World’s largest ‘grid-forming’ battery to begin construction in Australia


From pv magazine Australia

The Torrens Island battery is AGL Energy’s first grid-scale storage project. It will be built at the company’s gas plant, where it will continue to provide electricity as the fossil-fuel run turbines are retired.

The AUD 180 million ($131.8 million) battery isn’t Australia's largest and only has one hour of storage (it is expected to expand to four hours). However, the project will be the largest in the world with grid-forming capacity, and will undoubtedly be observed within Australia and internationally.

The system, to be delivered by Wärtsilä, will initially operate in the usual grid-following mode, meaning that the output synchronizes to the grid’s voltage waveform. It will then be switched into the more novel grid-forming mode, making it capable of providing the grid with “virtual inertia.”

Grid-following vs. grid-forming inverters Image: AEMO

System strength services and inertia have traditionally been the realm of spinning mass fossil-fuel driven turbines, but grid-forming projects hold promise as a clean substitute.

Their virtual inertia is provided by grid-forming inverters, which in this project will be provided by Germany's SMA. Also known as virtual synchronous generation, the Australian Energy Market Operator (AEMO) recently identified grid-forming technology as a top priority because of the crucial role it expects the technology will play in the clean energy transition.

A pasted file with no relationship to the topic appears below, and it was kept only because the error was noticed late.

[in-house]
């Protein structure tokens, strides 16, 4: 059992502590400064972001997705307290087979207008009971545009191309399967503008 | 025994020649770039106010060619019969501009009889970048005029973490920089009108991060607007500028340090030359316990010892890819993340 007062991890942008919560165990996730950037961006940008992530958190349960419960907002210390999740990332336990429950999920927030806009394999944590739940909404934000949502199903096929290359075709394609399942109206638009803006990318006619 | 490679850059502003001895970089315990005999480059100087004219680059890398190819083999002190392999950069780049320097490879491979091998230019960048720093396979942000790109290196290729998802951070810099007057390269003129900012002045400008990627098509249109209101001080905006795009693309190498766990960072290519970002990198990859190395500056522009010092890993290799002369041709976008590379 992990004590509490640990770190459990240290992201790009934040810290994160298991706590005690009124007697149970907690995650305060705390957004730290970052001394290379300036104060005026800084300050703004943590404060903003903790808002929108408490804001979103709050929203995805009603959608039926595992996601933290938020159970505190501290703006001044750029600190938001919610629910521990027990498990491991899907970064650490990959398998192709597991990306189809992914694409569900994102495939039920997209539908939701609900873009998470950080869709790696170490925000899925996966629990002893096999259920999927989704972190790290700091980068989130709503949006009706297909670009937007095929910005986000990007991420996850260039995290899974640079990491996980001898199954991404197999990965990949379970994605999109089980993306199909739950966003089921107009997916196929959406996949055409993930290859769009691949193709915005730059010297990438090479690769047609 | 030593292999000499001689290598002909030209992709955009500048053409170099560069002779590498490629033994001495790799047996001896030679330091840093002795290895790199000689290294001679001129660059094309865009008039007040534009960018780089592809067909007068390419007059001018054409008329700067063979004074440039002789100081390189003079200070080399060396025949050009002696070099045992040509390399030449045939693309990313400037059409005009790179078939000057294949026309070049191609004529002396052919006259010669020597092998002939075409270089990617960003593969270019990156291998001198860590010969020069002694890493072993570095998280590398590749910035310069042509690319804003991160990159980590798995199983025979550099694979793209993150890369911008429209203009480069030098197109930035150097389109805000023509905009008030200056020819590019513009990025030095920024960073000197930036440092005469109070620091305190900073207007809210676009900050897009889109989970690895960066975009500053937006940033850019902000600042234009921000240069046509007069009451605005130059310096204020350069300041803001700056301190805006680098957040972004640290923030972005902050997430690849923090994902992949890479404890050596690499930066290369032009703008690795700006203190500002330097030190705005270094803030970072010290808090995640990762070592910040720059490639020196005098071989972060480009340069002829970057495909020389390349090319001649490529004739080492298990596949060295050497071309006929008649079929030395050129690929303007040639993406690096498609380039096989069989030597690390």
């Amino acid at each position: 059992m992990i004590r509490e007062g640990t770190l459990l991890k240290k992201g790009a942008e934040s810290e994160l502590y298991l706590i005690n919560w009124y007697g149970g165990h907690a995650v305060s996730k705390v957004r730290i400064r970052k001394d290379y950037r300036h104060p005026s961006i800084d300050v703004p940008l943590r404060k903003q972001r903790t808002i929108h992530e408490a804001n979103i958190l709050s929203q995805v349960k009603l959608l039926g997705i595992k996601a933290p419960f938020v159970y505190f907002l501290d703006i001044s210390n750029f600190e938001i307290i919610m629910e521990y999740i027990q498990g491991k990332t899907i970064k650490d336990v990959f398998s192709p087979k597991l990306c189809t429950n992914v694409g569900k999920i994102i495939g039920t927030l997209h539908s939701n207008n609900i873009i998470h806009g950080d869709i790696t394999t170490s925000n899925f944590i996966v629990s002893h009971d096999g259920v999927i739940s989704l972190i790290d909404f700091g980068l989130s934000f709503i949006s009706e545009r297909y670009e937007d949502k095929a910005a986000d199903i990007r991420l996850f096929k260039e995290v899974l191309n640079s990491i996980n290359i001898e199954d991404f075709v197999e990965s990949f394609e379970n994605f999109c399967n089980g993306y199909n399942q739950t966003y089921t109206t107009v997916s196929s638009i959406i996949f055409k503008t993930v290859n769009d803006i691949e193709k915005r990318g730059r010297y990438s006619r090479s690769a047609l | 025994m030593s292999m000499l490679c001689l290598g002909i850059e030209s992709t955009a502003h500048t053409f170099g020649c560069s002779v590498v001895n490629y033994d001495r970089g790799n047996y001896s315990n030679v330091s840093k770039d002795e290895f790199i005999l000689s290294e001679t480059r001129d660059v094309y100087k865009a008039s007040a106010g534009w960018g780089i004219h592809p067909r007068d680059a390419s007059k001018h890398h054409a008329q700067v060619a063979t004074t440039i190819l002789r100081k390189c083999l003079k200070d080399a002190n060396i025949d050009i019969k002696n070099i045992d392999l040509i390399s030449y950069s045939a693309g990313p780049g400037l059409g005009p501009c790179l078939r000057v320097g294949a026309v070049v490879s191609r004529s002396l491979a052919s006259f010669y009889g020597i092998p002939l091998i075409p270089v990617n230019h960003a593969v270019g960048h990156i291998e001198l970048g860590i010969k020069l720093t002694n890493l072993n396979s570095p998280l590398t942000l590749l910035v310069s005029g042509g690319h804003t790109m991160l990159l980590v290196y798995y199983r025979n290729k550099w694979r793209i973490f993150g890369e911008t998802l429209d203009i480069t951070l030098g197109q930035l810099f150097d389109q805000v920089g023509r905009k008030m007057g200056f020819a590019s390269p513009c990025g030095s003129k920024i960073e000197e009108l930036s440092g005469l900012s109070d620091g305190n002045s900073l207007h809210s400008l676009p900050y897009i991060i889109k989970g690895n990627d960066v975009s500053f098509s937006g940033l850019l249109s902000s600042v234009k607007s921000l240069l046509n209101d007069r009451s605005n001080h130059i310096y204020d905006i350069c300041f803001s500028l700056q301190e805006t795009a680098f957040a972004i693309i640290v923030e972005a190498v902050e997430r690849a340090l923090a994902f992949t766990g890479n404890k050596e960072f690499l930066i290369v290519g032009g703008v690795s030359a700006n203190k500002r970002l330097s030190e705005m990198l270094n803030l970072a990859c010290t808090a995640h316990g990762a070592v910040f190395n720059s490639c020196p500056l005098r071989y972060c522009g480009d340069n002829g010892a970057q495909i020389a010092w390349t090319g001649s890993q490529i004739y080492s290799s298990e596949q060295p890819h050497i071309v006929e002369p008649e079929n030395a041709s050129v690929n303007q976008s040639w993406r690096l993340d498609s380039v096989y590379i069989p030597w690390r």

While large-scale demonstrations of grid-forming storage like Torrens Island are not yet in operation, Australia has already had some success with the technology on a smaller scale. Its triumphs include the 30 MW/8 MWh Dalrymple Battery Energy Storage System, which is currently the only source of virtual inertia in the National Electricity Market.

Storage systems with grid-forming inverters independently set their internal frequency and speed, making them able to form an islanded grid by generating a frequency reference. In other words, they can continue to provide power to the network if the main grid goes down – something systems without that technology cannot do.

Popular content

News of the grid-forming plans for Torren Island follows a decision by South Australia transmission provider ElectraNet to deploy two synchronous condensers in the state, with another two in the works. The primary role of these spinning machines is also to provide system strength and inertia. However, in comparison to grid-forming inverters, the solution appears to be far less flexible and unable to offer multiple services. 

SMA said it will supply 109 Medium Voltage Power Stations (MVPS-SCS4200) to Wärtsilä for Torrens Island project. It said its “MVPS-SCS4200” platform is a turnkey solution for large storage systems. With the new, robust battery central inverters Sunny Central Storage UP and coordinated medium-voltage components, the turnkey solution offers more power density, it added. The complex system is also supported by the GEMS Power Plant Controller and energy management software from Wärtsilä.

“The Torrens Island project has huge implications globally; Australia is among the leading countries in the world when it comes to high levels of renewable energy feeding into the grid at particular times of the day,” said Joshua Birmingham, director of large-scale and project solutions at SMA Australia.

Battery rollout

AGL Energy has committed to build 850 MW of battery-based assets by 2024. To that end, Torrens Island marks the first project to be constructed at the site of a fossil-fuel power plant. It won’t be the last, however, as big batteries are planned for New South Wale’s Liddell coal plant and Victoria’s Loy Yang facility.

In January, AGL Energy revealed that it had  secured both Wärtsilä and Fluence under non-exclusive framework agreements to supply up to 1 GW of large-scale battery storage.

AGL’s Loy Yang facility Image: AGL

This content is protected by copyright and may not be reused. If you want to cooperate with us and would like to reuse some of our content, please contact: